India must take the lead in Paris

West must put up its hand and not try to stifle India’s bid for a unified agreement

The world has moved a long way forward from the Copenhagen climate change summit and human action to combat it. In the intervening six years, scientific knowledge has prompted us more towards greater conviction of the need to reduce carbon emissions. US President Barack Obama may have done the unthinkable when he gate-crashed a BASIC powers meeting in “Hopenhagen” to extract some kind of commitment from China, which, like the US, was one of the world’s foremost polluters.

Since then a greater universal understanding among 200 countries has been created and attempts to roll back global warming by limiting the temperature to pre-industrial-revolution levels, or at least reining in the rise to below 2 degrees Celsius since 1900, are being accepted as the solution to seek. The question ahead of the crucial Paris summit opening on Monday, as always, is who should do what and who will pay for employing green energy technologies.

India’s principled stand of shared — not equal but differentiated — responsibility can go a long way in defining the parameters. Of course, the West must put up its hand and not try to stifle India’s bid for a unified agreement on carbon emissions, particularly from coal — which, despite what the world likes to believe, still supplies 41 per cent of global electricity and 29 per cent of the world’s energy. The needs of developing countries towards growth are pegged to the use of dirtier fossil fuel for a longer period before alternative technologies kick in. It is also up to India not to be distracted by what US secretary of state John Kerry may be trying to achieve through comments meant to break the unity among emerging world economies.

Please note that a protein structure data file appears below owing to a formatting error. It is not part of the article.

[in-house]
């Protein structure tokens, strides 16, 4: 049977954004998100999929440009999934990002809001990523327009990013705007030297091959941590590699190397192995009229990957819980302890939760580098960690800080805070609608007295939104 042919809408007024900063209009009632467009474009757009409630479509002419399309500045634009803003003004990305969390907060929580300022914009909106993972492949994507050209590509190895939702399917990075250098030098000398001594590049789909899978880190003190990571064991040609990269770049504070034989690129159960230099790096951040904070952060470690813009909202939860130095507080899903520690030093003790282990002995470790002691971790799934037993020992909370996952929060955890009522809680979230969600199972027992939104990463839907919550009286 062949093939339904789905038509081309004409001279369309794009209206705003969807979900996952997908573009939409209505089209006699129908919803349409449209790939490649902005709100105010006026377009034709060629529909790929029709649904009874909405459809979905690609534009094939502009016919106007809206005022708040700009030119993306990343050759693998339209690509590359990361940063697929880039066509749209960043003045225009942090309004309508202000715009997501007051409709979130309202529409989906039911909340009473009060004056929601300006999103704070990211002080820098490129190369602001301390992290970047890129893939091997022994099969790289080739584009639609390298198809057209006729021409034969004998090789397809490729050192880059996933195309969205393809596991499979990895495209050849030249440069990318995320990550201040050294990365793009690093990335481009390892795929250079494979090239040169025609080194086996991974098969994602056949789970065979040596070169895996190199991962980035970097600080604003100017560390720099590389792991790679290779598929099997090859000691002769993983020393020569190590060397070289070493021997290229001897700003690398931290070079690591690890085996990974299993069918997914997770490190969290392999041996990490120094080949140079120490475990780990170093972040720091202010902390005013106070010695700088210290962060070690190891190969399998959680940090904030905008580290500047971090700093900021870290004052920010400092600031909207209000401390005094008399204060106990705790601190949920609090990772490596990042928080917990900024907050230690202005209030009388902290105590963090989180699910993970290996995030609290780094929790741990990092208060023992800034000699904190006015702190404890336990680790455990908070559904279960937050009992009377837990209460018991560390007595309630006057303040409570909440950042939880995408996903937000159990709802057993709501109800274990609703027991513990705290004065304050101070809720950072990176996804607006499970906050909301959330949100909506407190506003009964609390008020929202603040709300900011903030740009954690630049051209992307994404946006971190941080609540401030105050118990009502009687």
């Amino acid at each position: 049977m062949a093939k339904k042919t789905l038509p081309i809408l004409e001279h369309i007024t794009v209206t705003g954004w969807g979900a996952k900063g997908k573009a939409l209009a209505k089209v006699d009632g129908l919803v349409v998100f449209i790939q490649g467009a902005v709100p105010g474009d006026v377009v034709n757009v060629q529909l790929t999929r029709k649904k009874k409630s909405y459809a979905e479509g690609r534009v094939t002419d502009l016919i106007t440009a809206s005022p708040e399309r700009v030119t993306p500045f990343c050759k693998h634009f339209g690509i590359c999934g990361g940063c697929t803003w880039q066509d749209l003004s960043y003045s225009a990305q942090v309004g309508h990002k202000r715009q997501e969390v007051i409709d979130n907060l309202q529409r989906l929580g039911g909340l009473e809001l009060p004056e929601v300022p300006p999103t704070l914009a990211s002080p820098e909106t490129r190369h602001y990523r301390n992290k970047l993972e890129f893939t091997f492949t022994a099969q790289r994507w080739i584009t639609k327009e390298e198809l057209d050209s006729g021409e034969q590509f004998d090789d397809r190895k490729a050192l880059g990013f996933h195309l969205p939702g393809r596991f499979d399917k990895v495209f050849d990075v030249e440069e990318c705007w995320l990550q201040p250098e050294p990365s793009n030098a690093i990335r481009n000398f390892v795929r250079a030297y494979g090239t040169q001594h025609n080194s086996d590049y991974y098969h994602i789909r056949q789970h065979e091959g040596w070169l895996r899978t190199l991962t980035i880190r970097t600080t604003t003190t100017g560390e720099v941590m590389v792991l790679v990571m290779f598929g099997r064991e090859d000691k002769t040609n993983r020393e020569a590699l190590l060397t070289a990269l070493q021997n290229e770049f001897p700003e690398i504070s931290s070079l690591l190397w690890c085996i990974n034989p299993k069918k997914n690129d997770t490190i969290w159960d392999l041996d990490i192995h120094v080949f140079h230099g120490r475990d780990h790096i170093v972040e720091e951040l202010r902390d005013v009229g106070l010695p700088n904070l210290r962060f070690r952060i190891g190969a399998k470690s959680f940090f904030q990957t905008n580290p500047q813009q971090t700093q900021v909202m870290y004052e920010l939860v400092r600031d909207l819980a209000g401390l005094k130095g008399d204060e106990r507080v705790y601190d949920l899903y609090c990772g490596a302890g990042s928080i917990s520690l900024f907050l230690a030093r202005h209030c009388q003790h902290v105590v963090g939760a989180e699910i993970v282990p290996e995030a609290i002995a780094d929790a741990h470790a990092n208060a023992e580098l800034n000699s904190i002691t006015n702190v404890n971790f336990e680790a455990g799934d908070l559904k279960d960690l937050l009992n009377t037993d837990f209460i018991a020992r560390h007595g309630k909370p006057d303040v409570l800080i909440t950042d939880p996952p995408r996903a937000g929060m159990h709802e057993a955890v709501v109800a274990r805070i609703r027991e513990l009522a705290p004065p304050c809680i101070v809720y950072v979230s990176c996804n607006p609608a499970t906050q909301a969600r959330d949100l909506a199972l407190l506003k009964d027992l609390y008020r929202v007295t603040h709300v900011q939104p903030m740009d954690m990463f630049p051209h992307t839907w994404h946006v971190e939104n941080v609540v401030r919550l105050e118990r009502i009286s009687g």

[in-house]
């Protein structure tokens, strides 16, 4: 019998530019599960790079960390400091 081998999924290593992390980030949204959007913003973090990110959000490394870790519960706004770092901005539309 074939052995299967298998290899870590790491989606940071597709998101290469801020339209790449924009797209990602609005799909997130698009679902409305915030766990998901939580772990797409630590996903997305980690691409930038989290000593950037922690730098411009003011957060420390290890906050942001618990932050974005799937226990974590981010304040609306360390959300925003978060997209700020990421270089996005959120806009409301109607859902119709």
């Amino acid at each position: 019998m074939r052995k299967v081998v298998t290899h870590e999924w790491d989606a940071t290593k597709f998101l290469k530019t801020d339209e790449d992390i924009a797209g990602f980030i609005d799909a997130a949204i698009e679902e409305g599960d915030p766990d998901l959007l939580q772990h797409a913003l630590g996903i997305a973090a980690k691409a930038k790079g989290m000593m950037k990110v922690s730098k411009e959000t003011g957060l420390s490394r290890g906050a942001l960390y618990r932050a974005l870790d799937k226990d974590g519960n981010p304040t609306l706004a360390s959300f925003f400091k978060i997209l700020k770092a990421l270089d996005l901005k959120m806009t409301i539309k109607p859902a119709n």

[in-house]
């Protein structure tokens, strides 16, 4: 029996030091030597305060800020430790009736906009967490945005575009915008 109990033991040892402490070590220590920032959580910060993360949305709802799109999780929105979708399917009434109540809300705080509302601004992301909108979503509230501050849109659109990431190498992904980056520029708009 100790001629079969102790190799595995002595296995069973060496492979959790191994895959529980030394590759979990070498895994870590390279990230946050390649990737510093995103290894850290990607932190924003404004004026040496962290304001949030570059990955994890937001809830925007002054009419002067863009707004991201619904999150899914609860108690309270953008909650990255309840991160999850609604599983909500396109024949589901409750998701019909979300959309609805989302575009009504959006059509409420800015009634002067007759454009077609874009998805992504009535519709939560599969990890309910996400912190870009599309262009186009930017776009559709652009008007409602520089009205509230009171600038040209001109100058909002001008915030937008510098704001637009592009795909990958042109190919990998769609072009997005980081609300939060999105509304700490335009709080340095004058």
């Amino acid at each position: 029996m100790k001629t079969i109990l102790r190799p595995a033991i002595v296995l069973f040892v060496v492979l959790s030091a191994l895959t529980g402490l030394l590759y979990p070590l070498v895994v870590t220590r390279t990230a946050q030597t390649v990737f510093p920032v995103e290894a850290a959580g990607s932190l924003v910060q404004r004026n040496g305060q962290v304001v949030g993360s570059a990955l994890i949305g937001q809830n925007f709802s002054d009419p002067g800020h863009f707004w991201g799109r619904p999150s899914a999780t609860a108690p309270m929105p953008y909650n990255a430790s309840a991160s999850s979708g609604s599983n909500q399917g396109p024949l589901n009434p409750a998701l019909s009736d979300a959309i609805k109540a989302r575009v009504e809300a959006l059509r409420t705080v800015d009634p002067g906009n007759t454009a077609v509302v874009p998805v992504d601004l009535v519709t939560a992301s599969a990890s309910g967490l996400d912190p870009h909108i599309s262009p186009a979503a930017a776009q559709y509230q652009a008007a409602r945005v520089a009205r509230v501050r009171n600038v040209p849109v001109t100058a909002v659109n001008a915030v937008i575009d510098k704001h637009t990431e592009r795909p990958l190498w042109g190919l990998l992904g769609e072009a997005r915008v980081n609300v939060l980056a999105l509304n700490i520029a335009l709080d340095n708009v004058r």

India has been prepared to go beyond the arithmetic of who polluted the world and how much, and what proportion of carbon footprint targets should be allowed now to individual countries. The developed world must now find an equitable solution that takes into consideration the growth priorities of India and others rather than speak figures only in absolute terms, as reflected in India being the third-largest polluter, but with 1.25 billion people to look after.

The ballpark figure of $100 billion for efforts to control climate is not unreasonable; this might even come down as the costs of harnessing solar and wind energy have been steadily falling. However, regardless of how much we exhort on behalf of the weak countries, India should move quickly on a lot of our intentions, including making our dirty coal cleaner and solving the riddle of evacuating energy from renewable sources to facilitate distribution and effective use. The sight of our cities — starved of water, and green cover — is enough for us to know we have to do something very quickly. Let’s begin to act.

( Source : deccan chronicle )
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